As of this writing, if you Google the words "Facebook" and "privacy," the fourth result is an article about a lawsuit over privacy concerns. According to International Business Times, "The complaint centers around Facebook's photo-tagging feature," and the revelation that Facebook is creating "shadow-profiles" of non-users. Facebook is using "biometric" face recognition technology to collect data on not only its users, but on everyone else who shows up in its pages as well-which violates Illinois law.
By now it's no secret: what a user posts on Facebook can easily end up in someone else's hands. In the smallest corners of the web there are stories circulating on the subject, such as here, on a new site promoting photo privacy and offering multiple Facebook case studies to serve as alarming examples of potential privacy concerns. On the other side of the web traffic spectrum, any casual news consumer can find an article on Huffington Post, one of America's largest internet new sources, about kids' Facebook photos being used to promote porn sites.
So what does this spell for marketing on Facebook? Should marketers be worried about the efficacy of using a network some consider shady? In terms of the bottom line, should businesses be worried bad press will drive away potential users and conversions?
The case for Facebook
First, the efficacy dilemma. When you Google "Facebook privacy" what you don't see on the first page is any sort of story about the social network's most recent attempt at addressing the privacy concerns. Now users can employ PGP ('pretty good privacy') public encryption keys in their settings. The keys create the potential for users to send messages on a completely private, secure network. They also allow the user to encrypt outbound notifications, which go straight to the email inbox of choice.
This comes on top of the announcement from Facebook last year that users can employ the Tor onion service to access the social network. Tor hides a server's IP address and makes it impossible for Internet Service Providers to identify users. Tor renders the user completely anonymous while using Facebook.
Tor and the public encryption keys are vital for individuals such as journalists, who want to communicate with sources sensitive to the privacy of their communications. Security tools can mean the difference between getting the scoop and being passed over in favor of a more discreet press correspondent. Companies who are ambivalent about marketing on Facebook because of the efficacy question can point to these privacy protection tools as an answer to the concern.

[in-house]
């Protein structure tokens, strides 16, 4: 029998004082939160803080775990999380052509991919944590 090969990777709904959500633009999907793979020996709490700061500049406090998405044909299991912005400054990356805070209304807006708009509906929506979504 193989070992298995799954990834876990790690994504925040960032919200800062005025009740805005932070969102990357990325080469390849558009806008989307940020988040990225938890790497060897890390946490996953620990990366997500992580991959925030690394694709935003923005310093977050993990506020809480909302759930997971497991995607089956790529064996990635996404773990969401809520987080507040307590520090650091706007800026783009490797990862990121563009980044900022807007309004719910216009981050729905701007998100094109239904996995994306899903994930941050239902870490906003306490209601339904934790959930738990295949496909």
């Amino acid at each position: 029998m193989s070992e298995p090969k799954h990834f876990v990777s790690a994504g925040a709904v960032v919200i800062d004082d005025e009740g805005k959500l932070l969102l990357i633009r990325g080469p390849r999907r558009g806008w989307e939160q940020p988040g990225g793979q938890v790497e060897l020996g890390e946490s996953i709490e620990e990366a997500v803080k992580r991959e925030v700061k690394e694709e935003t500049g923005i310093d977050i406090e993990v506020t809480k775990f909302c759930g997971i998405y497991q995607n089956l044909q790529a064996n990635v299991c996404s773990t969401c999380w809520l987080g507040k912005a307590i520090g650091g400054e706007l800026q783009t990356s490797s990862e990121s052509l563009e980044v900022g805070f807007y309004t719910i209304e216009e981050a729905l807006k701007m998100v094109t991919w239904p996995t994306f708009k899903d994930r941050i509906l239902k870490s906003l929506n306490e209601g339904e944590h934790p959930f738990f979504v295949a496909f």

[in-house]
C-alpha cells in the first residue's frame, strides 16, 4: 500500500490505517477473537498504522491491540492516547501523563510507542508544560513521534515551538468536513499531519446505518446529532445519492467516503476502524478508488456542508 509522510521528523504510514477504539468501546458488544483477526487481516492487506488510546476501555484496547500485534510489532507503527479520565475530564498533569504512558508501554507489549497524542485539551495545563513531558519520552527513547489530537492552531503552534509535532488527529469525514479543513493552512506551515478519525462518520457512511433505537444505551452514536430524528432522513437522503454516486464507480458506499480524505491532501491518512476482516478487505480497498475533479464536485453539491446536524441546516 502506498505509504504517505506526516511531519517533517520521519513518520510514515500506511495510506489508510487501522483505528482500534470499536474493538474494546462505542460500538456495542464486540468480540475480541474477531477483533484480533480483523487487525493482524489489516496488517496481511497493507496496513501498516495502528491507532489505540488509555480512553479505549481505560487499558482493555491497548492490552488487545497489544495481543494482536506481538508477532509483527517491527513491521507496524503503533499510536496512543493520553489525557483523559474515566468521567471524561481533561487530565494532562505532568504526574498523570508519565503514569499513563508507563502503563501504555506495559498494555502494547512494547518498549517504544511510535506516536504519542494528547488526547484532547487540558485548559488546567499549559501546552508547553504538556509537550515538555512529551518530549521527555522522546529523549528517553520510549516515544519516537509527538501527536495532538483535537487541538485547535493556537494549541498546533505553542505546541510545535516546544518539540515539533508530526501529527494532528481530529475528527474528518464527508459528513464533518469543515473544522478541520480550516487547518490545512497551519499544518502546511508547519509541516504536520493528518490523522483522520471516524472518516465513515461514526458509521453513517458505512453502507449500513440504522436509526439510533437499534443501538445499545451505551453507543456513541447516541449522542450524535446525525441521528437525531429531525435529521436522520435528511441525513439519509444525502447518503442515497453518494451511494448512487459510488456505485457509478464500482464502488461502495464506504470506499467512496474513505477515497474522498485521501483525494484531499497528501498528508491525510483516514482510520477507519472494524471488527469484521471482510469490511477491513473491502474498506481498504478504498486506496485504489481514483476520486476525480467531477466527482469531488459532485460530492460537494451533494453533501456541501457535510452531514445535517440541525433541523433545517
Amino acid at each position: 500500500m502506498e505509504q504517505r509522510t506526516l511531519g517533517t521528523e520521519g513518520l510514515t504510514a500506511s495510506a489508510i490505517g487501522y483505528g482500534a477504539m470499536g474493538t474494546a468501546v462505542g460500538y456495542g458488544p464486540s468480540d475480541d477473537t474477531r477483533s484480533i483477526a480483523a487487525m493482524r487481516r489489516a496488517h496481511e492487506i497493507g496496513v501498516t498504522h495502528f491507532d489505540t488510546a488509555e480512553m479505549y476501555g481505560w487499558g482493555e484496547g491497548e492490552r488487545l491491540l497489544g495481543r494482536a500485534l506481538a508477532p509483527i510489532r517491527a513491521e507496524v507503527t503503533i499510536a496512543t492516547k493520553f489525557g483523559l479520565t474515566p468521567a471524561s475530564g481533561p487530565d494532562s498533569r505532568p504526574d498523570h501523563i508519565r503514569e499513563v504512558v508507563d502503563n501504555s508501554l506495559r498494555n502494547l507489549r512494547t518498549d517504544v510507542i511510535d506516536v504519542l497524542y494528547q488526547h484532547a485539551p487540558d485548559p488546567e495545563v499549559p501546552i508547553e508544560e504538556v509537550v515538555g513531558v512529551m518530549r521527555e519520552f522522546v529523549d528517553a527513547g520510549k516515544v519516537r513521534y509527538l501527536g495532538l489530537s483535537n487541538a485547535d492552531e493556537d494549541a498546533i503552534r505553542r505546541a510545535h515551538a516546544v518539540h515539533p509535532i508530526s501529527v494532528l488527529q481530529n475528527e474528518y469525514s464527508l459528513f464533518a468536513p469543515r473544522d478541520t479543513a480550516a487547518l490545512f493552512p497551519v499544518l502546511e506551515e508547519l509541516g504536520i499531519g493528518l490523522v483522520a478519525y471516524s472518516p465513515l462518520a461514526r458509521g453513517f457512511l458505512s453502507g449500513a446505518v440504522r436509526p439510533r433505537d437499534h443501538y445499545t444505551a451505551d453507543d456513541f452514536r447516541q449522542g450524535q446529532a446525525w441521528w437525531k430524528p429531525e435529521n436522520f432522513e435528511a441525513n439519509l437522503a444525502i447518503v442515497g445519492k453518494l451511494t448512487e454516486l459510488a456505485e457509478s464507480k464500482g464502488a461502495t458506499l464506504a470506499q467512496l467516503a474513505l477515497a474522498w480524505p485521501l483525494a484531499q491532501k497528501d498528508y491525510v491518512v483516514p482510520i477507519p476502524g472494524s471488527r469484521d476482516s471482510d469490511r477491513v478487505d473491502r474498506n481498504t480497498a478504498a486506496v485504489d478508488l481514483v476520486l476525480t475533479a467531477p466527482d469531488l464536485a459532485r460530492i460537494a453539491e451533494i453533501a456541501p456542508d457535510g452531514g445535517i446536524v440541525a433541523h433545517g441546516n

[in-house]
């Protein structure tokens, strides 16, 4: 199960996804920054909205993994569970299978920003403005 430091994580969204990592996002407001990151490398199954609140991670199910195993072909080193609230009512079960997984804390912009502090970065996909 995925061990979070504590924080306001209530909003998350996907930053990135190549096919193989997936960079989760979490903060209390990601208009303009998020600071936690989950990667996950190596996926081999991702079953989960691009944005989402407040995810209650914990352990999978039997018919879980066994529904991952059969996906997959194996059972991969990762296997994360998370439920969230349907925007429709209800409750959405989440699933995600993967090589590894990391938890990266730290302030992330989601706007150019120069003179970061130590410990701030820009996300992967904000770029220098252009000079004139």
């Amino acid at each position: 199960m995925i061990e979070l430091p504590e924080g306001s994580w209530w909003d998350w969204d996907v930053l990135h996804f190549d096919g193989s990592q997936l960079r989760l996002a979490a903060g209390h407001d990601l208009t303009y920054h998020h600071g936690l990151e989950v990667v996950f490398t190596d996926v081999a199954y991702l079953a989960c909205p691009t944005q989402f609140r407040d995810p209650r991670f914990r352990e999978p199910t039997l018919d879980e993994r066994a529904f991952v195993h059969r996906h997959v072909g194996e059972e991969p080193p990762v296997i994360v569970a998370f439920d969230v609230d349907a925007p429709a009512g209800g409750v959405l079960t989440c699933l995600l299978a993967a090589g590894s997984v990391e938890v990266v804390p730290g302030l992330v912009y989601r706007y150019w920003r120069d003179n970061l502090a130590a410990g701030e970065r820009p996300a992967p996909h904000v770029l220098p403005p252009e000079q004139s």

In terms of the numbers, we know the network is a behemoth. Wolfram Alpha reports the number of active users at around one billion. Meanwhile, the recent PEW Research study on teen usage estimates 71% of teens use Facebook. This is important because of the influence teens have on household spending decisions. One set of numbers from Statistic Brain estimates the combined total of teen spending, plus family spending on teens, at $416.3 billion.
The case against
There is still the nagging question of how Facebook will face the lawsuits. The one I mentioned at the beginning of this article was number two for the month of April. Zuckerberg and Co. will throw money at the problem, the problem being the data collection on non-users. Facebook could be collecting this data for marketing purposes, for NSA spying purposes, or for both. Meanwhile, there is the issue of antitrust legal battles that will play out in Europe.
It doesn't look like there will be fewer users on Facebook, especially since it's becoming the primary source for news. Given Facebook's algorithm manipulation, we can probably be assured users won't see articles popping up about privacy concerns on Facebook. But of course we see these types of articles on the first page of Google's search results due to Google's own algorithm.
The case against marketing on Facebook looks like a matter of visibility. In other words, are readers going to see the negative stories or the positive ones? If Google can compete for the readers' news appetite-and Google is still a big competitor never to be counted out-we can expect to see Facebook's bad press continue to get attention.
But will that keep anyone from using Facebook? This is the same as asking if users actually care about privacy and security (polls say 93% do). For now if you're considering the issues of privacy and security, the Facebook field is muddy, but due to the new encryption developments it's not a reason to rule out marketing on the network just yet.